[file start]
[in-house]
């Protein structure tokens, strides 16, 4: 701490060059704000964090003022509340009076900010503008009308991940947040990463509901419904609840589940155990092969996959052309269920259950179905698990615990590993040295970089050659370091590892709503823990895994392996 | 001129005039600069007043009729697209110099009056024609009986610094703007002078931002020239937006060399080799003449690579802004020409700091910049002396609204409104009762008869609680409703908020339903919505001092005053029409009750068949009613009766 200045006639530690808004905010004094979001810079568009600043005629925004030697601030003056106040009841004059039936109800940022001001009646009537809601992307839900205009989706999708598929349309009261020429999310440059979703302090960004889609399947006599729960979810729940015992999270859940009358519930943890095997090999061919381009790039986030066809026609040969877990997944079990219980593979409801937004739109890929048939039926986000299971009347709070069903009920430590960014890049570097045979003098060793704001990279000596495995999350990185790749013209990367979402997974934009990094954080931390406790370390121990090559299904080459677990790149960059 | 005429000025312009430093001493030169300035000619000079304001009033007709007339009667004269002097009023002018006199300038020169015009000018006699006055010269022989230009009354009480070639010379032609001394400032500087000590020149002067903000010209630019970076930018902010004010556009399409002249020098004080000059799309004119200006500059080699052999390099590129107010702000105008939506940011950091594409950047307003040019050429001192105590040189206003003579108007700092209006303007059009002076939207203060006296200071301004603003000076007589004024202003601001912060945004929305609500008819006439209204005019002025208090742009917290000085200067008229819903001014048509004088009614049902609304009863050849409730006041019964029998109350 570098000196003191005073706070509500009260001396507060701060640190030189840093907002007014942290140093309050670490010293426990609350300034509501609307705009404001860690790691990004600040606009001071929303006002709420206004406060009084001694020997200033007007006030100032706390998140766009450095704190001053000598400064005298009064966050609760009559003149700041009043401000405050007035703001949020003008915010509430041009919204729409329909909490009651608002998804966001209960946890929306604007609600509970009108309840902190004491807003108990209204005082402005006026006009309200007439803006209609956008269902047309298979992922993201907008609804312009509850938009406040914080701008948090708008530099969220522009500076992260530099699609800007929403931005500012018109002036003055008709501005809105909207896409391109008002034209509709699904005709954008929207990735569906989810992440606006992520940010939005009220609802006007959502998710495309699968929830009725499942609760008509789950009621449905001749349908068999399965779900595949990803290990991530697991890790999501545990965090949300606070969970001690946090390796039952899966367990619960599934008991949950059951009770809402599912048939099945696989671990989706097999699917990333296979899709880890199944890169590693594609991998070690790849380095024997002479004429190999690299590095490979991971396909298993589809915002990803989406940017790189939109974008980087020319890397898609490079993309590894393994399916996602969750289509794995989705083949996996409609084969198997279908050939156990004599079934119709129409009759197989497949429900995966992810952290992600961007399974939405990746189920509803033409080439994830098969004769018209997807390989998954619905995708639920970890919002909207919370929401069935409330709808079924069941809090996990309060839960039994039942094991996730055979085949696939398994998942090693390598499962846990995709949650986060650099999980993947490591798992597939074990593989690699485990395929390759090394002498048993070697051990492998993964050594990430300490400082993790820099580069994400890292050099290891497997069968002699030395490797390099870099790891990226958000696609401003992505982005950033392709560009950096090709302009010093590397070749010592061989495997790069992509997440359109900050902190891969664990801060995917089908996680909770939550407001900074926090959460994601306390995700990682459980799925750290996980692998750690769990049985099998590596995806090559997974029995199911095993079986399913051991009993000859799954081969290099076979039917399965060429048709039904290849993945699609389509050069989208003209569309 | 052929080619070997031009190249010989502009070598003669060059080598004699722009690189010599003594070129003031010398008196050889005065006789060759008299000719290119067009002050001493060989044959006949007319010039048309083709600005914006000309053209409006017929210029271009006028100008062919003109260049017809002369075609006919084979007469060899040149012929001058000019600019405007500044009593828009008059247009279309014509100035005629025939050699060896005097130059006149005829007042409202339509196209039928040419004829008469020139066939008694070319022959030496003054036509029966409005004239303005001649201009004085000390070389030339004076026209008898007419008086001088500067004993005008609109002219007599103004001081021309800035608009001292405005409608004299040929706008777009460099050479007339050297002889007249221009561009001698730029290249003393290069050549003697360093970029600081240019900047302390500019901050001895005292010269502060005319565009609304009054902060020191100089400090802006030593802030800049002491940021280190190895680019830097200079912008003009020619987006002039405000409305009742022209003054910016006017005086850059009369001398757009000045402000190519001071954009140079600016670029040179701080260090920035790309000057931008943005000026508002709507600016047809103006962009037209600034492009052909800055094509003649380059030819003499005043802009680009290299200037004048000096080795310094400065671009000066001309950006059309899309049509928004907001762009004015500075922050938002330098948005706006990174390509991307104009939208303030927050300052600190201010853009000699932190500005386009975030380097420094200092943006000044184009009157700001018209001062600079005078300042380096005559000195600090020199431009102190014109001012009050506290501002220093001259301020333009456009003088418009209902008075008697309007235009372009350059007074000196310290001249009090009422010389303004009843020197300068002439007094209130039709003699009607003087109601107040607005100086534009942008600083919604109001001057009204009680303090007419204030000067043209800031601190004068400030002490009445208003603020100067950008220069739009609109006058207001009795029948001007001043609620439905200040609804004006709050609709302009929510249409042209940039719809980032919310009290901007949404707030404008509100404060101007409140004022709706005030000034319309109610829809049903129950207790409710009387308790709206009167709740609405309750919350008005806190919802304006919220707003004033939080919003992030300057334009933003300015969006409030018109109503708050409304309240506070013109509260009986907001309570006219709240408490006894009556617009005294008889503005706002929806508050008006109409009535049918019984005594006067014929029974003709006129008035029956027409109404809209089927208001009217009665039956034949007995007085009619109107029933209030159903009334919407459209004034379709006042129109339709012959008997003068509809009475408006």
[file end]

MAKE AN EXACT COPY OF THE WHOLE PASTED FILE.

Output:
[in-house]
């Protein structure tokens, strides 16, 4: 701490060059704000964090003022509340009076900010503008009308991940947040990463509901419904609840589940155990092969996959052309269920259950179905698990615990590993040295970089050659370091590892709503823990895994392996 | 001129005039600069007043009729697209110099009056024609009986610094703007002078931002020239937006060399080799003449690579802004020409700091910049002396609204409104009762008869609680409703908020339903919505001092005053029409009750068949009613009766 200045006639530690808004905010004094979001810079568009600043005629925004030697601030003056106040009841004059039936109800940022001001009646009537809601992307839900205009989706999708598929349309009261020429999310440059979703302090960004889609399947006599729960979810729940015992999270859940009358519930943890095997090999061919381009790039986030066809026609040969877990997944079990219980593979409801937004739109890929048939039926986000299971009347709070069903009920430590960014890049570097045979003098060793704001990279000596495995999350990185790749013209990367979402997974934009990094954080931390406790370390121990090559299904080459677990790149960059 | 005429000025312009430093001493030169300035000619000079304001009033007709007339009667004269002097009023002018006199300038020169015009000018006699006055010269022989230009009354009480070639010379032609001394400032500087000590020149002067903000010209630019970076930018902010004010556009399409002249020098004080000059799309004119200006500059080699052999390099590129107010702000105008939506940011950091594409950047307003040019050429001192105590040189206003003579108007700092209006303007059009002076939207203060006296200071301004603003000076007589004024202003601001912060945004929305609500008819006439209204005019002025208090742009917290000085200067008229819903001014048509004088009614049902609304009863050849409730006041019964029998109350 570098000196003191005073706070509500009260001396507060701060640190030189840093907002007014942290140093309050670490010293426990609350300034509501609307705009404001860690790691990004600040606009001071929303006002709420206004406060009084001694020997200033007007006030100032706390998140766009450095704190001053000598400064005298009064966050609760009559003149700041009043401000405050007035703001949020003008915010509430041009919204729409329909909490009651608002998804966001209960946890929306604007609600509970009108309840902190004491807003108990209204005082402005006026006009309200007439803006209609956008269902047309298979992922993201907008609804312009509850938009406040914080701008948090708008530099969220522009500076992260530099699609800007929403931005500012018109002036003055008709501005809105909207896409391109008002034209509709699904005709954008929207990735569906989810992440606006992520940010939005009220609802006007959502998710495309699968929830009725499942609760008509789950009621449905001749349908068999399965779900595949990803290990991530697991890790999501545990965090949300606070969970001690946090390796039952899966367990619960599934008991949950059951009770809402599912048939099945696989671990989706097999699917990333296979899709880890199944890169590693594609991998070690790849380095024997002479004429190999690299590095490979991971396909298993589809915002990803989406940017790189939109974008980087020319890397898609490079993309590894393994399916996602969750289509794995989705083949996996409609084969198997279908050939156990004599079934119709129409009759197989497949429900995966992810952290992600961007399974939405990746189920509803033409080439994830098969004769018209997807390989998954619905995708639920970890919002909207919370929401069935409330709808079924069941809090996990309060839960039994039942094991996730055979085949696939398994998942090693390598499962846990995709949650986060650099999980993947490591798992597939074990593989690699485990395929390759090394002498048993070697051990492998993964050594990430300490400082993790820099580069994400890292050099290891497997069968002699030395490797390099870099790891990226958000696609401003992505982005950033392709560009950096090709302009010093590397070749010592061989495997790069992509997440359109900050902190891969664990801060995917089908996680909770939550407001900074926090959460994601306390995700990682459980799925750290996980692998750690769990049985099998590596995806090559997974029995199911095993079986399913051991009993000859799954081969290099076979039917399965060429048709039904290849993945699609389509050069989208003209569309 | 052929080619070997031009190249010989502009070598003669060059080598004699722009690189010599003594070129003031010398008196050889005065006789060759008299000719290119067009002050001493060989044959006949007319010039048309083709600005914006000309053209409006017929210029271009006028100008062919003109260049017809002369075609006919084979007469060899040149012929001058000019600019405007500044009593828009008059247009279309014509100035005629025939050699060896005097130059006149005829007042409202339509196209039928040419004829008469020139066939008694070319022959030496003054036509029966409005004239303005001649201009004085000390070389030339004076026209008898007419008086001088500067004993005008609109002219007599103004001081021309800035608009001292405005409608004299040929706008777009460099050479007339050297002889007249221009561009001698730029290249003393290069050549003697360093970029600081240019900047302390500019901050001895005292010269502060005319565009609304009054902060020191100089400090802006030593802030800049002491940021280190190895680019830097200079912008003009020619987006002039405000409305009742022209003054910016006017005086850059009369001398757009000045402000190519001071954009140079600016670029040179701080260090920035790309000057931008943005000026508002709507600016047809103006962009037209600034492009052909800055094509003649380059030819003499005043802009680009290299200037004048000096080795310094400065671009000066001309950006059309899309049509928004907001762009004015500075922050938002330098948005706006990174390509991307104009939208303030927050300052600190201010853009000699932190500005386009975030380097420094200092943006000044184009009157700001018209001062600079005078300042380096005559000195600090020199431009102190014109001012009050506290501002220093001259301020333009456009003088418009209902008075008697309007235009372009350059007074000196310290001249009090009422010389303004009843020197300068002439007094209130039709003699009607003087109601107040607005100086534009942008600083919604109001001057009204009680303090007419204030000067043209800031601190004068400030002490009445208003603020100067950008220069739009609109006058207001009795029948001007001043609620439905200040609804004006709050609709302009929510249409042209940039719809980032919310009290901007949404707030404008509100404060101007409140004022709706005030000034319309109610829809049903129950207790409710009387308790709206009167709740609405309750919350008005806190919802304006919220707003004033939080919003992030300057334009933003300015969006409030018109109503708050409304309240506070013109509260009986907001309570006219709240408490006894009556617009005294008889503005706002929806508050008006109409009535049918019984005594006067014929029974003709006129008035029956027409109404809209089927208001009217009665039956034949007995007085009619109107029933209030159903009334919407459209004034379709006042129109339709012959008997003068509809009475408006």